Cabinet security cluster to quell Soweto tensions

President Jacob Zuma has instructed Cabinet's security cluster to bring the situation under control.

Foreign-owned shops were closed on Friday morning after wide spread looting that lasted through Thursday night. Picture: Gia Nicolaides/EWN

JOHANNESBURG - President Jacob Zuma has called on Cabinet's security cluster and provincial leaders to work together to restore normalcy after this week's violence in and around Soweto.

Gauteng Premier David Makhura will meet police, religious leaders and community members in the area today after two people were killed and more than 120 others were arrested following days of violence.

The unrest began on Monday night after a 14-year-old boy accused of trying to rob a shop in Doornkop was shot, allegedly by a foreign business owner.

The arrested will appear in court today.

Zuma's spokesperson Mac Maharaj says, "The president has instructed the security cluster in Cabinet as well as the provincial and local leadership in Gauteng and Limpopo to work together to bring the situation under control."

Police are due to give the nation another date about the situation later today.

Overnight Soweto was relatively calm.

Earlier, Gauteng Police Commissioner Lesetja Mothiba assured South Africans that police were in control and not being overwhelmed.

He said they were searching for the instigators of the looting and would be monitoring schools closely this afternoon.

Yesterday, violence flared up after school bells rang.

The suburbs around the Moroka Police Station are now quiet and shops remain closed.

With more than 120 people now in custody over ongoing attacks and looting in Soweto and beyond, police say they're not overwhelmed by the situation and are determined to stop further violence.

COPS 'NOT OVERWHELMED'

Mothiba briefed media in Soweto earlier this morning after this week's looting in areas including White City and Meadowlands where police had to disperse crowds with rubber bullets.

Mothiba says police are not in over their heads.

"The police are not being overwhelmed. Last night we reported that we called in reinforcements from all over the province. The public must understand the type of situation we are dealing with."

But the commissioner has urged officers to keep their cool.

"Of particular importance is that we don't want our members to use their firearms unnecessarily. We're having our members trained in public order policing and it's only them who will be in a position to deal with issues of public disorder."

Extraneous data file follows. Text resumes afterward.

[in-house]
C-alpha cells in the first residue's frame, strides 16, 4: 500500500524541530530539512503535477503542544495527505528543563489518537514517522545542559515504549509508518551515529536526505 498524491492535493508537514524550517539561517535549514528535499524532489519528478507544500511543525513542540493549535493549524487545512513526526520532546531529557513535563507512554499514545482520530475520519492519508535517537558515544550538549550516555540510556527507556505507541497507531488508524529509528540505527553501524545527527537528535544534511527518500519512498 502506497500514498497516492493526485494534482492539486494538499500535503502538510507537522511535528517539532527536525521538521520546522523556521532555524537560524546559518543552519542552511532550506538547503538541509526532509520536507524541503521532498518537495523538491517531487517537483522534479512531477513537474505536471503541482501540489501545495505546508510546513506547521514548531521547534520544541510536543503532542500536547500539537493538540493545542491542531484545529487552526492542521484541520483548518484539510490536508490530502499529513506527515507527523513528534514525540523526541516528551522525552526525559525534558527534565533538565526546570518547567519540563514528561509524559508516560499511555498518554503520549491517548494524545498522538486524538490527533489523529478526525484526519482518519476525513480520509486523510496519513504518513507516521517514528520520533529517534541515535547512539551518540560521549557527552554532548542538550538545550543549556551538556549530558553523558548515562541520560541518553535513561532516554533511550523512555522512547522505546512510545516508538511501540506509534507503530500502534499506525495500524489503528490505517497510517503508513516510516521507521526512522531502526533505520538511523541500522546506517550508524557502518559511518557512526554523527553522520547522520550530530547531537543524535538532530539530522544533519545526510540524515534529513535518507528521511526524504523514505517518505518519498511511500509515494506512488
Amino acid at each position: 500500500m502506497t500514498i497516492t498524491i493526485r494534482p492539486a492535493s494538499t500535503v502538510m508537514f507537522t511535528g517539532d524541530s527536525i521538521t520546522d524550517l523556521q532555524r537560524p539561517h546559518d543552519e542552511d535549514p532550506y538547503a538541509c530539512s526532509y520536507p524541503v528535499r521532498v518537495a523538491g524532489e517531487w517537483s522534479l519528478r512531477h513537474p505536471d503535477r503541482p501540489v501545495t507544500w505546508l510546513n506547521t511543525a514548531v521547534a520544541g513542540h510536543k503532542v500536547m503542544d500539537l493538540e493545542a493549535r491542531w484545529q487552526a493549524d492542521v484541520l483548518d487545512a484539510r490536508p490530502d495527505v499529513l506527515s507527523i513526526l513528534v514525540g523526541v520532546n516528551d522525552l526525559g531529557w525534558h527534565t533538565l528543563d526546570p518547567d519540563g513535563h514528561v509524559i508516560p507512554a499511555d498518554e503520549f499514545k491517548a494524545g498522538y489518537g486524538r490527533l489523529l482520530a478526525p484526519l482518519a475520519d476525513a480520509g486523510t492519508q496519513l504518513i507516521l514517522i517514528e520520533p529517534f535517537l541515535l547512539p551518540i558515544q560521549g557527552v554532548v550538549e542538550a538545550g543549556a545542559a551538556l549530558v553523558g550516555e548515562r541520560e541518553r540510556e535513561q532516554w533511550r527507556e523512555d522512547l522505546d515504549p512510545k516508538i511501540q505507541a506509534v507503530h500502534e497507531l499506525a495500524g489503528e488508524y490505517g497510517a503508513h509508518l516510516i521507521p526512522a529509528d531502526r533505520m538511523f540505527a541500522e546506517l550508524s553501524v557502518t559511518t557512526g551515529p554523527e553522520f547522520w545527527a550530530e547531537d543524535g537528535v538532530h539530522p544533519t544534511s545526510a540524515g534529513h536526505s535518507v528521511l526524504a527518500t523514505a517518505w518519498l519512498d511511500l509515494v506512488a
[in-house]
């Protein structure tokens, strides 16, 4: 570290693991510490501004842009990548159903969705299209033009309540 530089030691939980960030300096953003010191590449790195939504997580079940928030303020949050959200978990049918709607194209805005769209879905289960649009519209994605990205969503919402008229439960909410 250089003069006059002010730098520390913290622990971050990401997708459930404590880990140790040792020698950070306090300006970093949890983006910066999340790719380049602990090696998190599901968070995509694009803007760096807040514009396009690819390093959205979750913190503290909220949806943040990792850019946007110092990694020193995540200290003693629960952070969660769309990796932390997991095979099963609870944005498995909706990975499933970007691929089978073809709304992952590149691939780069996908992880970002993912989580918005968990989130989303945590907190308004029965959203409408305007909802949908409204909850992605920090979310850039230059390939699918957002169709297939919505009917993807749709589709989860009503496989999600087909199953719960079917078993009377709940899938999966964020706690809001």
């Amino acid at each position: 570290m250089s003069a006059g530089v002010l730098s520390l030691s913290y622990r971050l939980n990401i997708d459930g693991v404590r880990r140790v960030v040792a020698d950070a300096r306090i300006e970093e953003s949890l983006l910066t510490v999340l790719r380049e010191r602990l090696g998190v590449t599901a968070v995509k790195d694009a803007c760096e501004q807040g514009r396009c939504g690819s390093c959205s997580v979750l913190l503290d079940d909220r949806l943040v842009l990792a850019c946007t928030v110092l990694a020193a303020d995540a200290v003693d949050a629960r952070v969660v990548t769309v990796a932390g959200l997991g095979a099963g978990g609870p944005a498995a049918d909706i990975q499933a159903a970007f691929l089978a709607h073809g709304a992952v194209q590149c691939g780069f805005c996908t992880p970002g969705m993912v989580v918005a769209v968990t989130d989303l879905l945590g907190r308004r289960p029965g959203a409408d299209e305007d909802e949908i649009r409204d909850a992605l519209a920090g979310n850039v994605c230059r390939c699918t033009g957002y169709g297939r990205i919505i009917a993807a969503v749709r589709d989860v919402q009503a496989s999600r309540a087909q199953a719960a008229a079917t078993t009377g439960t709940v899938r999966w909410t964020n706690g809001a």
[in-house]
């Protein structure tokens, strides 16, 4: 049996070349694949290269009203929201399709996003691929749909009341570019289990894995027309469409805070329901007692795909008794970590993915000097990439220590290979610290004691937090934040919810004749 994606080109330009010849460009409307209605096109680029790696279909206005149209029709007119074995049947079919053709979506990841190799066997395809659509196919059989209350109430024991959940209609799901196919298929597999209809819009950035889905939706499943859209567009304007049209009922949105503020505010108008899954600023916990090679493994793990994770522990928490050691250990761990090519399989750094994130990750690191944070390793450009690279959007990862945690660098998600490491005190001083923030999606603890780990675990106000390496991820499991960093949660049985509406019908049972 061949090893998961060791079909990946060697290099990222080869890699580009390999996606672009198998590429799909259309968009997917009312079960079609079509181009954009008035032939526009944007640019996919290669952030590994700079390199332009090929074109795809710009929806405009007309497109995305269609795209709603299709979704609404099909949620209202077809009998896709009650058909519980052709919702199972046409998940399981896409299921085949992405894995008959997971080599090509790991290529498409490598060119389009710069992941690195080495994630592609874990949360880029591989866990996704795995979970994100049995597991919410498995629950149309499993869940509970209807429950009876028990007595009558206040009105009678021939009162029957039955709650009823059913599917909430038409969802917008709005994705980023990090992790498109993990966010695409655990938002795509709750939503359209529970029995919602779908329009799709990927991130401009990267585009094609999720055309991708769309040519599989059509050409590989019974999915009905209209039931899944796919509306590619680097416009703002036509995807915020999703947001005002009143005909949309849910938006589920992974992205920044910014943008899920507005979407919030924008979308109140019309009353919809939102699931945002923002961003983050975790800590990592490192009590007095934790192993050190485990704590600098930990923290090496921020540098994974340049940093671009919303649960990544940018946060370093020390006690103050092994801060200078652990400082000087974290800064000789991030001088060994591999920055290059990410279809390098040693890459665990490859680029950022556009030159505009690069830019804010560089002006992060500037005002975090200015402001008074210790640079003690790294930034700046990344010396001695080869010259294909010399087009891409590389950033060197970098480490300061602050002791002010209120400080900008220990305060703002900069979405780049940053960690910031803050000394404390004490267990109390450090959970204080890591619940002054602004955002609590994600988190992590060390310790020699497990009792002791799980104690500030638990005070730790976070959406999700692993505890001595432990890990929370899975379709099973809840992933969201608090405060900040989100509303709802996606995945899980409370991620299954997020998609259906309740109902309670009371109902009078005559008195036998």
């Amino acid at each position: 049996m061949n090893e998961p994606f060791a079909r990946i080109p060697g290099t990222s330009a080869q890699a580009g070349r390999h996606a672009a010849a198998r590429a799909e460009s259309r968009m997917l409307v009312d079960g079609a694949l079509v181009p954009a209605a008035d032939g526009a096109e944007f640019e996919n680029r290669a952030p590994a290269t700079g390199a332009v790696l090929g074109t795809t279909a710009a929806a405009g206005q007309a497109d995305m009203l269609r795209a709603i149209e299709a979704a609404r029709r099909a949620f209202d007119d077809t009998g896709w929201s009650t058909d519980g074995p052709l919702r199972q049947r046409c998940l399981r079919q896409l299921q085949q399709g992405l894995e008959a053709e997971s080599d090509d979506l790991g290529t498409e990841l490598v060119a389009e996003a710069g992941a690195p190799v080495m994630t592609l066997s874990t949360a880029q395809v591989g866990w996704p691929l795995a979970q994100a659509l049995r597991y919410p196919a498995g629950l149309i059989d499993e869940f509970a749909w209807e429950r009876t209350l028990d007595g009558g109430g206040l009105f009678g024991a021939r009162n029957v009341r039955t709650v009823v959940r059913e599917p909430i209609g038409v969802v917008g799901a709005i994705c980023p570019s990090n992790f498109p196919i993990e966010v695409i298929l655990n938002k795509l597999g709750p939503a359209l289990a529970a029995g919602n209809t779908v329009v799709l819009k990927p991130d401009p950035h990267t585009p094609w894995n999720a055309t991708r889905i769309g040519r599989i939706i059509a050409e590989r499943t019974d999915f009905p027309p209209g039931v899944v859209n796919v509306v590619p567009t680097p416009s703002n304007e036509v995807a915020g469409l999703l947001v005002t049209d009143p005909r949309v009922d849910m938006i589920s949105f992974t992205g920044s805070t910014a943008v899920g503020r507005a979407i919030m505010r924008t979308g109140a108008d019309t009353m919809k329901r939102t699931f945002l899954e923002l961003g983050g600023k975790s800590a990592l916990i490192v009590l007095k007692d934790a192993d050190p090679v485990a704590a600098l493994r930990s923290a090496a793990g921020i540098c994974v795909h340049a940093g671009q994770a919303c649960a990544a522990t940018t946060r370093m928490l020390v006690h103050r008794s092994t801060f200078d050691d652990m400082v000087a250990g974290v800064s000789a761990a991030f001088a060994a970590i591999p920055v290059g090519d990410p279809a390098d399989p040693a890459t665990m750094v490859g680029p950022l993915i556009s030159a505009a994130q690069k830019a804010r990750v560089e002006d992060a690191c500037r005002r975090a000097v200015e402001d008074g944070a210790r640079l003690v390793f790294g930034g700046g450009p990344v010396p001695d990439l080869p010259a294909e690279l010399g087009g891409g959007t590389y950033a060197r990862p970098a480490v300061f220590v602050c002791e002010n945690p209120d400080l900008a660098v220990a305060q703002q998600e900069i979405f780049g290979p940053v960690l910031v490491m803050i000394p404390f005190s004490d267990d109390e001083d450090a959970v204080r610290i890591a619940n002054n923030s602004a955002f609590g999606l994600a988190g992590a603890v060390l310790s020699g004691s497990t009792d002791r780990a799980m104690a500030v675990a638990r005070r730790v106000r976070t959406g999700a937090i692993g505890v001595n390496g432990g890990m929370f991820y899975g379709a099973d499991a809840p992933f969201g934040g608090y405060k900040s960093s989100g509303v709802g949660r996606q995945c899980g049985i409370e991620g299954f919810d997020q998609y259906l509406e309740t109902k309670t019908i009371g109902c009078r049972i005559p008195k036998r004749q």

Mothiba says the looting is not organised and is nothing more than groups of criminals picking targets and attacking them.

But at the same time, the commissioner says crime intelligence is being used to find those who are instigating these acts.

Mothiba was forced to defend his officers against reports that some took part in the looting or failed to intervene to stop it.

He says strong action will be taken against those found to have been involved.

The police's deployment plan for today factors in the possibility of school children joining the looting.

A police officer is also facing criminal charges and disciplinary action for allegedly taking part in the looting of shops in Soweto.

The officer was captured on video helping himself to a toilet roll from a foreign owned shop which was being looted in Dobsonville.

Gauteng MEC for Community Safety Sizakele Nkosi-Malobane says police are dealing with the matter.

"The disciplinary processes are being followed and he is definitely going to be formally charged."

Makhura says he will spend the day in Soweto to assess the situation.

It's calm in the Johannesburg township but police have saturated the area to quell any potential violence.

Makhura has joined religious and community leaders in trying to calm further tensions.

"We condemn in strongest terms the looting that has taken place in Soweto and I want to emphasise that I had extensive discussions with police it has been looting of the goods."